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  5. "わたしはかいものに行くのが好きです。"

"わたしはかいものに行くのが好きです。"

Translation:I like going shopping.

August 1, 2017

13 Comments


https://www.duolingo.com/profile/azureviolin

私は買い物に行くのが好きです。


https://www.duolingo.com/profile/keshavamuraari

Shouldn't it be I like to go shopping ?


https://www.duolingo.com/profile/azureviolin

it works for me now. duo fixed it.


https://www.duolingo.com/profile/Yannick454414

Is just 'shopping' instead of 'going shopping' not an acceptable translation for かいものに行く?


https://www.duolingo.com/profile/Thomas292098

かいもの already means "shopping" but is a noun not a verb so i guess this is their way to differentiate.


https://www.duolingo.com/profile/JosuCosta12

Is it really necessary to turn the 行く into a 行くの? I mean, "shopping" was already turned into a noun. What am I missing here?


https://www.duolingo.com/profile/cvictoria42

Yes. 買い物に行く by itself means "(I) go shopping". You have to turn that clause into a noun 買い物に行くの in order to use it within the larger sentence 私は[買い物に行くの]が好き "I like [to go shopping]".

The English sentence has something roughly similar. "I go shopping" is a complete sentence. But in order to use it within a larger sentence, as in to say that you like doing that, you have to change "I go" to either the infinitive "to go" or the gerund "going". So, "I go shopping" → "I like [going (or to go) shopping]". You can't simply stick "I go shopping" into the larger sentence, to make "I like [I go shopping]"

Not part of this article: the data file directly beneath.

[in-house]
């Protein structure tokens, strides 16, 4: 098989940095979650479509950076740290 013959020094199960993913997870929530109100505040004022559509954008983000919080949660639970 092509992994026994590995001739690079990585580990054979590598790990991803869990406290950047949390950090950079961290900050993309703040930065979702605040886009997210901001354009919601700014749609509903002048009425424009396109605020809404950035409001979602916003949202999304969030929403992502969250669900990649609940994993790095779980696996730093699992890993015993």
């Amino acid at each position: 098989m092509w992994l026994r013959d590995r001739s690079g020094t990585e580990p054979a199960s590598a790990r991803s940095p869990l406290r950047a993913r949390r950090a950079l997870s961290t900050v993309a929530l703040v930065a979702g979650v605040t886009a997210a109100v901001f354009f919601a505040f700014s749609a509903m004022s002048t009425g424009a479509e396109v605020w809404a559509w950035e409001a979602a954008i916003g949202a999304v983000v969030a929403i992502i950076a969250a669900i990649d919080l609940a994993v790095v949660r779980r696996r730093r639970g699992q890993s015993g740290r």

https://www.duolingo.com/profile/Dylan_Nicholson

It actually accepts "I like shopping". I don't think it should.


https://www.duolingo.com/profile/Ryan614077

I think its ok. Its not a direct translation but it has the same meaning. And to me, 'I like shopping' sounds more natural. Also to go can be omitted by implication. I.e. when you are shopping its implied that you have gone somewhere to shop


https://www.duolingo.com/profile/Netsrak69

though it doesn't accept 'I love shopping'


https://www.duolingo.com/profile/Vakar624235

It is a stupid question to ask at this point but can someone tell me the difference between き and the "ki" that looks like ち. (sorry I couldn't find that ki on my keyboard but I hope you understand)


https://www.duolingo.com/profile/JWong60254

If you mean さ, it's "sa". There aren't any kana shaped like ち with two top horizontal strokes. Maybe you can try looking up a hiragana or katakana table?


https://www.duolingo.com/profile/Wetterbass

Who says it like this in English? Sounds odd...

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